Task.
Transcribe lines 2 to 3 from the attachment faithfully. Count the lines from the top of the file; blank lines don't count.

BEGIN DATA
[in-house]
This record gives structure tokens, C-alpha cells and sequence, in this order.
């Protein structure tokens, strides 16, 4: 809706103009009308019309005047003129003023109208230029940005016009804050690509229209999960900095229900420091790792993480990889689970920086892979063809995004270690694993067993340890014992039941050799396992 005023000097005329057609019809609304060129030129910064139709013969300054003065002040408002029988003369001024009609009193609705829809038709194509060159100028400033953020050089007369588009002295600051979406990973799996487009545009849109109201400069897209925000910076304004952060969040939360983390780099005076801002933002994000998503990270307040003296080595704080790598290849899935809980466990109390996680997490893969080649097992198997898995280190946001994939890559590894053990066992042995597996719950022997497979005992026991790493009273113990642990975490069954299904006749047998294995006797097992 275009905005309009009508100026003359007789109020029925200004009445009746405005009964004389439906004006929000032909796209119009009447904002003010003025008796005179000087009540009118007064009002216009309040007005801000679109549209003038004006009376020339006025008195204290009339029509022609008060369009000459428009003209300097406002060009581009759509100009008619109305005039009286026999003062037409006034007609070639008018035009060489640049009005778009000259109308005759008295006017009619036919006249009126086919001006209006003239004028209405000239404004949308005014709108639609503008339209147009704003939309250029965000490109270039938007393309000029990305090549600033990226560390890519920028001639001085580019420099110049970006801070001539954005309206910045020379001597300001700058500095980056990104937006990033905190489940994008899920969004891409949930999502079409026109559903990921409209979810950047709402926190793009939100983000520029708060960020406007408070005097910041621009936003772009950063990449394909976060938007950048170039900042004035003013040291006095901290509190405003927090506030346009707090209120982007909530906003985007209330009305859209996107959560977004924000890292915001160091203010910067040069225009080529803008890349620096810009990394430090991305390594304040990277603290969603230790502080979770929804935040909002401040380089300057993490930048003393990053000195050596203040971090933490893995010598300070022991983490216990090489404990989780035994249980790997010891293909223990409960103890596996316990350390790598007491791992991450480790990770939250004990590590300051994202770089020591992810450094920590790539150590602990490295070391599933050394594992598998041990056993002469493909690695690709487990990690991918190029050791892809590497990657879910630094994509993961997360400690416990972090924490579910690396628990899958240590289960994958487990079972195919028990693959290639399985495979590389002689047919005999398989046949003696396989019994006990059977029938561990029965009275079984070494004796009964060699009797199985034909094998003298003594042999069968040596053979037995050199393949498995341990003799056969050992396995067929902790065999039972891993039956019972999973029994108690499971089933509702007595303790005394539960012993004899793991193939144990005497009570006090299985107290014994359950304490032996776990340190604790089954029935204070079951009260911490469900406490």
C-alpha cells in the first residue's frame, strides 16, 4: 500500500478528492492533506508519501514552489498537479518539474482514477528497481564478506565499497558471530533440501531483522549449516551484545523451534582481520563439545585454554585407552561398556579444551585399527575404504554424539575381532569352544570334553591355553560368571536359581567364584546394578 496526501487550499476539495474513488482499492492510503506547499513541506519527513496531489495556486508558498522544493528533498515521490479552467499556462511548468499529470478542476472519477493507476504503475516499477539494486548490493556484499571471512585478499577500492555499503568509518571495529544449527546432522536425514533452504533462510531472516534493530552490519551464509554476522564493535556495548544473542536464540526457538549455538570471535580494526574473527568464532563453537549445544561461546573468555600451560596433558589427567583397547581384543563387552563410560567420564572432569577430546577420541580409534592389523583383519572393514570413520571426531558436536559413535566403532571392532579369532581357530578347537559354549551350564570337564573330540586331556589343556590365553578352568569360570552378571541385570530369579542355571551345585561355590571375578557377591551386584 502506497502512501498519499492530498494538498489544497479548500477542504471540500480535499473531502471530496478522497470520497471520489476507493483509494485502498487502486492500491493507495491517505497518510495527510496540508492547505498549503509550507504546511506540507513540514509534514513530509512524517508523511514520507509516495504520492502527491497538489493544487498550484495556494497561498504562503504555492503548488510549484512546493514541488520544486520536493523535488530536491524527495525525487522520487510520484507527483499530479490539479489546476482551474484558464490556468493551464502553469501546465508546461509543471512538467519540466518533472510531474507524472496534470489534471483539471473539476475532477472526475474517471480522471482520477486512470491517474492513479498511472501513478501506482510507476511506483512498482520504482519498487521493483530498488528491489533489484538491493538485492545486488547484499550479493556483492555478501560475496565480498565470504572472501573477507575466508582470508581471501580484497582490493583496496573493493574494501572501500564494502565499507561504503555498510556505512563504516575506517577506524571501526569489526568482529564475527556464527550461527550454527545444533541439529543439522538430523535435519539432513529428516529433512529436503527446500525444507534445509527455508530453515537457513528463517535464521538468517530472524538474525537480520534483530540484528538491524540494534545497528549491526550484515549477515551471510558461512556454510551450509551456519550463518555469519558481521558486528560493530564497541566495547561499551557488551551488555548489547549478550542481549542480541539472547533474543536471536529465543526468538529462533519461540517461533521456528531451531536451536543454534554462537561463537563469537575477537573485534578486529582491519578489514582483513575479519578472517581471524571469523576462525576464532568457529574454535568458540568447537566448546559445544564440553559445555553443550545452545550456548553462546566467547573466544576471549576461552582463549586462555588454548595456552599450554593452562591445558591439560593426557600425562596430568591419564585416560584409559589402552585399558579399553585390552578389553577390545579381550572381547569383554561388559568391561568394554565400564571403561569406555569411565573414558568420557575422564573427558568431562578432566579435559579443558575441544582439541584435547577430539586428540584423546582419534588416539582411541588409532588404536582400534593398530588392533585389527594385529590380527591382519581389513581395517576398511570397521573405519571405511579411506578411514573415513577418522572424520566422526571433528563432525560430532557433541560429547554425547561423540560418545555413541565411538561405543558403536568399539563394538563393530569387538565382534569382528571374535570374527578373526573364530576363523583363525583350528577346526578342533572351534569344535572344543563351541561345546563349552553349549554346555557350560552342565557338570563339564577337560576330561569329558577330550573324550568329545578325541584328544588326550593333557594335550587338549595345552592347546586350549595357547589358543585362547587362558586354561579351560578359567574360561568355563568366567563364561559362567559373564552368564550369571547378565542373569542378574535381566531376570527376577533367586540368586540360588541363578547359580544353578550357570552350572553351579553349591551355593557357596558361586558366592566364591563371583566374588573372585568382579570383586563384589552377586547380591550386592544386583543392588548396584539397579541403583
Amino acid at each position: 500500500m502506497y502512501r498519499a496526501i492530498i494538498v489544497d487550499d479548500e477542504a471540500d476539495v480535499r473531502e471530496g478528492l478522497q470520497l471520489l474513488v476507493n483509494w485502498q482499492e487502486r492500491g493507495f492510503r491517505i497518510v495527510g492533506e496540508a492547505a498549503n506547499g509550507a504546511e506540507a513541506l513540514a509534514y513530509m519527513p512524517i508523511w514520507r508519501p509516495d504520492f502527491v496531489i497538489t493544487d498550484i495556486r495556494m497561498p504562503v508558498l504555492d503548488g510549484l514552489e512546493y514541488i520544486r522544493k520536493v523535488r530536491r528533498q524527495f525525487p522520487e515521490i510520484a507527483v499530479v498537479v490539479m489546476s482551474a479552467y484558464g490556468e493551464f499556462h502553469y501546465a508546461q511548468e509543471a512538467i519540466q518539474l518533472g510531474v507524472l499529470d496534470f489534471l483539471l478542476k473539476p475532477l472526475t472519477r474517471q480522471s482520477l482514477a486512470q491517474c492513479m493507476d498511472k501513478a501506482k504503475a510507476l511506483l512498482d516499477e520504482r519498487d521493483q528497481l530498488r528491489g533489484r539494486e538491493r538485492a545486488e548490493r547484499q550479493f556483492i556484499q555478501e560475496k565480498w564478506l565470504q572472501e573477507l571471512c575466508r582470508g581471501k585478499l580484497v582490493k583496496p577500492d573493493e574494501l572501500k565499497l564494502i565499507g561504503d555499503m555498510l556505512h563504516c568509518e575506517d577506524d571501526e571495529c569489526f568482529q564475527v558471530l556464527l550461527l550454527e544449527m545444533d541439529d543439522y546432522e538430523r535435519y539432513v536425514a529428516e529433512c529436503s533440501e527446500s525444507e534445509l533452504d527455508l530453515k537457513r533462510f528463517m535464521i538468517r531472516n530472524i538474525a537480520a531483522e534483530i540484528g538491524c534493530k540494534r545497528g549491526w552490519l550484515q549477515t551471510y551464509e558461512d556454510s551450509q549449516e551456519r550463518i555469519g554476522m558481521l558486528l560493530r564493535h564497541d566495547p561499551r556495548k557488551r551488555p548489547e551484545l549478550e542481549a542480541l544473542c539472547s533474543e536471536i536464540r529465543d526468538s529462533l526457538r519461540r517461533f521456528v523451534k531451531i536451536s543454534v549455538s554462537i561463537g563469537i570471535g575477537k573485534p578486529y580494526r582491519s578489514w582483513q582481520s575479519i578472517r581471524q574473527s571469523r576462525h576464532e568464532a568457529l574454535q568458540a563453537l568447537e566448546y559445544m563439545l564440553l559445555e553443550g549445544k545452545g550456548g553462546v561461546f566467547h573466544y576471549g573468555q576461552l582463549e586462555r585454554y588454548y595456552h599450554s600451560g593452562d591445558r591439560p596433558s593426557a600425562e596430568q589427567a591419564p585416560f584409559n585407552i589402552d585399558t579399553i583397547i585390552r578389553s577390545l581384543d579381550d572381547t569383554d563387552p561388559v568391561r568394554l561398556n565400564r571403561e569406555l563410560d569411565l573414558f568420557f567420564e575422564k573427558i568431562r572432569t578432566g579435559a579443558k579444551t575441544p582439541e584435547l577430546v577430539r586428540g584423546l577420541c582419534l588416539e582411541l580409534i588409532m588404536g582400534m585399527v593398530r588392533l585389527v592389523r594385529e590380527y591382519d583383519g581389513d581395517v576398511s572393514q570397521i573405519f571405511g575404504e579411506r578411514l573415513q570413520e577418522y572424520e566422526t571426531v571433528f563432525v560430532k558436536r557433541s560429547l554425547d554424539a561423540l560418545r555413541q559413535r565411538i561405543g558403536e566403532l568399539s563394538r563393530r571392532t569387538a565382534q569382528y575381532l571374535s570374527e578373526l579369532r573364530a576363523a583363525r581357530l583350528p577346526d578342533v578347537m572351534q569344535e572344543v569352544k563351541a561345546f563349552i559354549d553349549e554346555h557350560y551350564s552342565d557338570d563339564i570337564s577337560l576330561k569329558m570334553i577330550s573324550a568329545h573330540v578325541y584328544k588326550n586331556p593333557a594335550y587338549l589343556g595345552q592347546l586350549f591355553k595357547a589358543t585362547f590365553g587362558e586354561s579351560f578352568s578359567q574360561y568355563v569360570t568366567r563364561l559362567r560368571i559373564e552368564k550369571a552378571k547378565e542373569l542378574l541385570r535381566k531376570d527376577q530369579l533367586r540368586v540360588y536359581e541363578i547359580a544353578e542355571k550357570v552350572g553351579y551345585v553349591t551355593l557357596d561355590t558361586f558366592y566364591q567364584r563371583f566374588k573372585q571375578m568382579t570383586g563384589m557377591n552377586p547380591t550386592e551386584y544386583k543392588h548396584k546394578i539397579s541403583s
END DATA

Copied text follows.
This record gives structure tokens, C-alpha cells and sequence, in this order.
């Protein structure tokens, strides 16, 4: 809706103009009308019309005047003129003023109208230029940005016009804050690509229209999960900095229900420091790792993480990889689970920086892979063809995004270690694993067993340890014992039941050799396992 005023000097005329057609019809609304060129030129910064139709013969300054003065002040408002029988003369001024009609009193609705829809038709194509060159100028400033953020050089007369588009002295600051979406990973799996487009545009849109109201400069897209925000910076304004952060969040939360983390780099005076801002933002994000998503990270307040003296080595704080790598290849899935809980466990109390996680997490893969080649097992198997898995280190946001994939890559590894053990066992042995597996719950022997497979005992026991790493009273113990642990975490069954299904006749047998294995006797097992 275009905005309009009508100026003359007789109020029925200004009445009746405005009964004389439906004006929000032909796209119009009447904002003010003025008796005179000087009540009118007064009002216009309040007005801000679109549209003038004006009376020339006025008195204290009339029509022609008060369009000459428009003209300097406002060009581009759509100009008619109305005039009286026999003062037409006034007609070639008018035009060489640049009005778009000259109308005759008295006017009619036919006249009126086919001006209006003239004028209405000239404004949308005014709108639609503008339209147009704003939309250029965000490109270039938007393309000029990305090549600033990226560390890519920028001639001085580019420099110049970006801070001539954005309206910045020379001597300001700058500095980056990104937006990033905190489940994008899920969004891409949930999502079409026109559903990921409209979810950047709402926190793009939100983000520029708060960020406007408070005097910041621009936003772009950063990449394909976060938007950048170039900042004035003013040291006095901290509190405003927090506030346009707090209120982007909530906003985007209330009305859209996107959560977004924000890292915001160091203010910067040069225009080529803008890349620096810009990394430090991305390594304040990277603290969603230790502080979770929804935040909002401040380089300057993490930048003393990053000195050596203040971090933490893995010598300070022991983490216990090489404990989780035994249980790997010891293909223990409960103890596996316990350390790598007491791992991450480790990770939250004990590590300051994202770089020591992810450094920590790539150590602990490295070391599933050394594992598998041990056993002469493909690695690709487990990690991918190029050791892809590497990657879910630094994509993961997360400690416990972090924490579910690396628990899958240590289960994958487990079972195919028990693959290639399985495979590389002689047919005999398989046949003696396989019994006990059977029938561990029965009275079984070494004796009964060699009797199985034909094998003298003594042999069968040596053979037995050199393949498995341990003799056969050992396995067929902790065999039972891993039956019972999973029994108690499971089933509702007595303790005394539960012993004899793991193939144990005497009570006090299985107290014994359950304490032996776990340190604790089954029935204070079951009260911490469900406490």